Manatee Facts for Fun – Part 6

West Indian Manatees enjoying the clear tropical water with notable algae growing on their backs from the sunlight as they surface for air.  Photo Courtesy: NOAA

Greetings! This is my sixth blog installment talking about some very cool and awesome manatee facts.

You know – it’s really not a bad life at all being a manatee! Why? Because the manatee has no real agenda to follow. And get this – a normal day for a manatee is spent swimming, eating, resting and playing. Not a bad life! Moreover, the manatee often sleeps on its side or upside down on its head. And since manatees are marine mammals, they need air to breathe. So when they sleep, they naturally rise to the surface for air every 20 minutes then naturally descend back to the sandy bottom.

Scientists studying manatees learned that when the play, they exercise. Manatees can bend, flex and stretch and they can even balance on their heads and/or tails! Manatees can also be seen doing barrel rolls and very cool somersaults, just as I did when I left Cape Cod, Massachusetts to head home to Blue Spring State Park in Florida. You can learn more about us manatees by reading, Kobee Manatee®: Heading Home to Florida, published by Thompson Mill Press.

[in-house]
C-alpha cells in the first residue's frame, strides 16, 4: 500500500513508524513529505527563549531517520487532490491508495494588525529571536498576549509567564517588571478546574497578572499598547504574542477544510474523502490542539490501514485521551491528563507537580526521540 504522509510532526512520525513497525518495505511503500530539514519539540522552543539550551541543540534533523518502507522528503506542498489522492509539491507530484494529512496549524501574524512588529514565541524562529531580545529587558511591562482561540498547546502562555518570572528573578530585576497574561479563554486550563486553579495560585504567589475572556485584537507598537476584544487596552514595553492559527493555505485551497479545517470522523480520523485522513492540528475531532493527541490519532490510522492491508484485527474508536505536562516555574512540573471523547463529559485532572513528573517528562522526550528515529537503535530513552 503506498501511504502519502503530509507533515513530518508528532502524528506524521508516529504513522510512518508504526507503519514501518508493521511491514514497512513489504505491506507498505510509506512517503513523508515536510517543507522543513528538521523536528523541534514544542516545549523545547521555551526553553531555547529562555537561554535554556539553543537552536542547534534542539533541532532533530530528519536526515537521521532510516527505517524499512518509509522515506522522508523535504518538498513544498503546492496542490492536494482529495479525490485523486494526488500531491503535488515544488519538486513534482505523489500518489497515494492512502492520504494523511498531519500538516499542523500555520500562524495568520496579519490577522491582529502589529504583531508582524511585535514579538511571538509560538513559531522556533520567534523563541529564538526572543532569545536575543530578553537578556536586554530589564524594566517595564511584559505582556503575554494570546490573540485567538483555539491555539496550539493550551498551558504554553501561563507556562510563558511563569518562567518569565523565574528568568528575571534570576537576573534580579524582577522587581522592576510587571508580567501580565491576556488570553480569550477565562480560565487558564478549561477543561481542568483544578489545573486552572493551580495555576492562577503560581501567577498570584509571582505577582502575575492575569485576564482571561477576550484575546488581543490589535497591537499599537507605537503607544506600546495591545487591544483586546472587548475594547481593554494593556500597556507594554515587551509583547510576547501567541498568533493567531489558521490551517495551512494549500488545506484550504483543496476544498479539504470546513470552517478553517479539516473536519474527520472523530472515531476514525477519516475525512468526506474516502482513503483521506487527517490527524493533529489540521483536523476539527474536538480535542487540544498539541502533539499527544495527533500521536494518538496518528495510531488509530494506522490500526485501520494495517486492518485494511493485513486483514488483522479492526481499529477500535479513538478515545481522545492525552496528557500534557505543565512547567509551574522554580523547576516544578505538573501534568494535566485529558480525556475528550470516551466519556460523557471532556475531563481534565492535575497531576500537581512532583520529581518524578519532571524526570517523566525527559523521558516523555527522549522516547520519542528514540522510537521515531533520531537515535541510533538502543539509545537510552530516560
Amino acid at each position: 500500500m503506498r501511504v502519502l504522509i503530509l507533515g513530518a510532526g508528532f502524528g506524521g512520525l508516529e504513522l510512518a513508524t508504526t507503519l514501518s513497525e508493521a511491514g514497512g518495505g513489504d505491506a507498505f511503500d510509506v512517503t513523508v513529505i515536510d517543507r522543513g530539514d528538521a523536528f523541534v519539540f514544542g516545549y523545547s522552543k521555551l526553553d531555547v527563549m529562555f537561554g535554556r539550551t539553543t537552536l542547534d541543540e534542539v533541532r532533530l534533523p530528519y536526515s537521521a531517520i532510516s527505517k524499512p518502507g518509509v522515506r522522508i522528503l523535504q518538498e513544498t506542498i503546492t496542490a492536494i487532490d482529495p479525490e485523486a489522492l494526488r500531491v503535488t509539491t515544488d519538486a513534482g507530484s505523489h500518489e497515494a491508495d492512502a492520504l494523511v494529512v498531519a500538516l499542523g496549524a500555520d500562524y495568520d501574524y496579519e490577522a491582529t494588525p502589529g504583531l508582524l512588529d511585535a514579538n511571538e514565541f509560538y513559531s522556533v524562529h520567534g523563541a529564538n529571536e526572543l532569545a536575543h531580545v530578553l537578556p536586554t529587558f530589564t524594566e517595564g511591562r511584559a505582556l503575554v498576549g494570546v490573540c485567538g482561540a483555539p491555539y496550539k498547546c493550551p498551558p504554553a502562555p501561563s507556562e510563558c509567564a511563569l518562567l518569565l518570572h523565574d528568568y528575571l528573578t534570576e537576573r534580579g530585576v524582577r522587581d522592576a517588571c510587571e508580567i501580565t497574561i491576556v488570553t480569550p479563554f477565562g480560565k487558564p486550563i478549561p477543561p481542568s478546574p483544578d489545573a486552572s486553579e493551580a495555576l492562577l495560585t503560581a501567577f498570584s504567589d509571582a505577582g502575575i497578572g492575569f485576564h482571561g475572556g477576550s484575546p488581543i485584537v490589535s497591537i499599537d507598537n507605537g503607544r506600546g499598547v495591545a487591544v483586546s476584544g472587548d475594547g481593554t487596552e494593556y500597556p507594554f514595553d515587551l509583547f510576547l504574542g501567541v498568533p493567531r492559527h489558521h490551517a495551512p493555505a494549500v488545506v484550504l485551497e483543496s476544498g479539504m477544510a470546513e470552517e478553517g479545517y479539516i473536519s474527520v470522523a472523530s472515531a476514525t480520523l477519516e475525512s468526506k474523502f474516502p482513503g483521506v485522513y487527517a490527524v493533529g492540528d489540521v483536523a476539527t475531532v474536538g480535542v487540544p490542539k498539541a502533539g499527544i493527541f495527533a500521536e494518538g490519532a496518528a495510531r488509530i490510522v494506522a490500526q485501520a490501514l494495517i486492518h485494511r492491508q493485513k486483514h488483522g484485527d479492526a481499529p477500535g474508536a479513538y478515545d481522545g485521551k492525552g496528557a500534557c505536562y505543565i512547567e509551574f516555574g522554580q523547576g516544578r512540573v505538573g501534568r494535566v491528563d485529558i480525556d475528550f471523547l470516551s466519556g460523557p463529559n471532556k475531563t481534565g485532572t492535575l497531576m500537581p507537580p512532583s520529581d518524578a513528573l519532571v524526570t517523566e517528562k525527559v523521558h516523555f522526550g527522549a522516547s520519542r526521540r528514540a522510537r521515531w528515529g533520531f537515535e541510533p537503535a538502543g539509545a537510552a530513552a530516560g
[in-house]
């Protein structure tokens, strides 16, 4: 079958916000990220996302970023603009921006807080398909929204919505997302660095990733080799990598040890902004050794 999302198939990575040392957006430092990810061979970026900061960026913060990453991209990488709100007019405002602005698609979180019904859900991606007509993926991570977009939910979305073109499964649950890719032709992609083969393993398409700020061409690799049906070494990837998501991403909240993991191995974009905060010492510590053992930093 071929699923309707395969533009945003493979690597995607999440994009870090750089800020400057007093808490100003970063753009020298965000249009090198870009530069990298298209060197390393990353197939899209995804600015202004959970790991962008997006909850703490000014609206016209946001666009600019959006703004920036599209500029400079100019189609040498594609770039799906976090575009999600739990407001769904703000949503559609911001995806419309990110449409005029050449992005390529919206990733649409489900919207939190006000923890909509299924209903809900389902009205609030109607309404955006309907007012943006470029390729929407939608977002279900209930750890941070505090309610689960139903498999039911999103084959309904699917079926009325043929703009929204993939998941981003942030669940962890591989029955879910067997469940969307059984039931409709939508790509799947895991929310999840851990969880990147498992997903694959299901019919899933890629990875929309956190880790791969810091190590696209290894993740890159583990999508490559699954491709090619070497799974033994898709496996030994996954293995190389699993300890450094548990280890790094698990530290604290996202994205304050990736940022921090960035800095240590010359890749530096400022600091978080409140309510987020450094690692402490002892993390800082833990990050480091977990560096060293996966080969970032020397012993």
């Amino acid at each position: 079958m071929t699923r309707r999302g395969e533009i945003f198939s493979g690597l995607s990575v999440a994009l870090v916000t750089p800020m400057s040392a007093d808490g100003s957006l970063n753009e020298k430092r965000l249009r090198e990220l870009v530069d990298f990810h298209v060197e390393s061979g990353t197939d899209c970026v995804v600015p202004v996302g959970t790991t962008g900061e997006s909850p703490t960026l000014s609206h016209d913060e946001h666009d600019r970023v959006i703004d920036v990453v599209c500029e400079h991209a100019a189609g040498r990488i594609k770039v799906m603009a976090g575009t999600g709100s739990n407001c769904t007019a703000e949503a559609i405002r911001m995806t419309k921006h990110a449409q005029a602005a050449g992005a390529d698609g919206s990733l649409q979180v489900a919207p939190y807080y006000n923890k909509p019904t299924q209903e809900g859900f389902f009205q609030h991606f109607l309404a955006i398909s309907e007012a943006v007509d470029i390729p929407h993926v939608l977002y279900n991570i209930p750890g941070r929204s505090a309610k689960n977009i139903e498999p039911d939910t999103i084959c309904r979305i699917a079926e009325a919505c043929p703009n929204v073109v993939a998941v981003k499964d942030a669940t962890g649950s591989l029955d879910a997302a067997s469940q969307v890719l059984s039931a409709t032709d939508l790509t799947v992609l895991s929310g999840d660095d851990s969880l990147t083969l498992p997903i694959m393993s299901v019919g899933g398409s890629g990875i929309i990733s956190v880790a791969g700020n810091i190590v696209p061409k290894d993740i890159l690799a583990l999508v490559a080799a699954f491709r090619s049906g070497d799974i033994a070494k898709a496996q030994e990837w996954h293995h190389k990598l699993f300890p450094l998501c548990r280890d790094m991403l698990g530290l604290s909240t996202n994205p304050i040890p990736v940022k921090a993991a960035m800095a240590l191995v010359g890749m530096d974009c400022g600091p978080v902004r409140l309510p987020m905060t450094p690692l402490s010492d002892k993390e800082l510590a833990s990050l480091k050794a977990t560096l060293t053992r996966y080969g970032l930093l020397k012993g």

Did you know that a group of manatees is called a herd? It’s true and a herd consists of males and female manatees of all ages! Herds usually have between 5 to 25 members in it. However, herds of up to 50 manatees have been seen together!

Manatees are also tactile, which means they touch things and each other. When they’re together in a herd they actually greet one another with their snouts or by touching tails. Manatees also swim together by holding onto each other with their flippers. They can also chase other members of the herd and give each other friendly bumps.

When not in herds, for the majority of the year the manatee leads a quiet and solitary life. Males (also known as bulls) migrate alone. Females (also known as cows) travel alone or with their young (known as calves) at their side.

Manatees only socialize spending time together, during mating season. Sometimes you might actually see several manatees forming a single line. And this event looks like they’re playing “follow-the-leader.” They often dive and swim together looking like very graceful dancers!

Stay tuned as I bring you more very cool manatee facts from another one of my blogs!

If you are in Florida and you see a sick or injured manatee, please call the Florida Fish and Wildlife Conservation Commission at: 1-888-404-FWCC. They are the folks who are responsible for rescuing us in Florida.

Here’s the Save the Manatee Club link to learn more about manatees …

Here’s a cool link for you to learn more about how we’re rescued and brought into rehabilitation …

~ Kobee Manatee   

Related Posts 

Manatee Facts for Fun – Part 1 (January 23, 2019)

Manatee Facts for Fun – Part 2 (January 31, 2019)

Manatee Facts for Fun – Part 3 (February 27, 2019)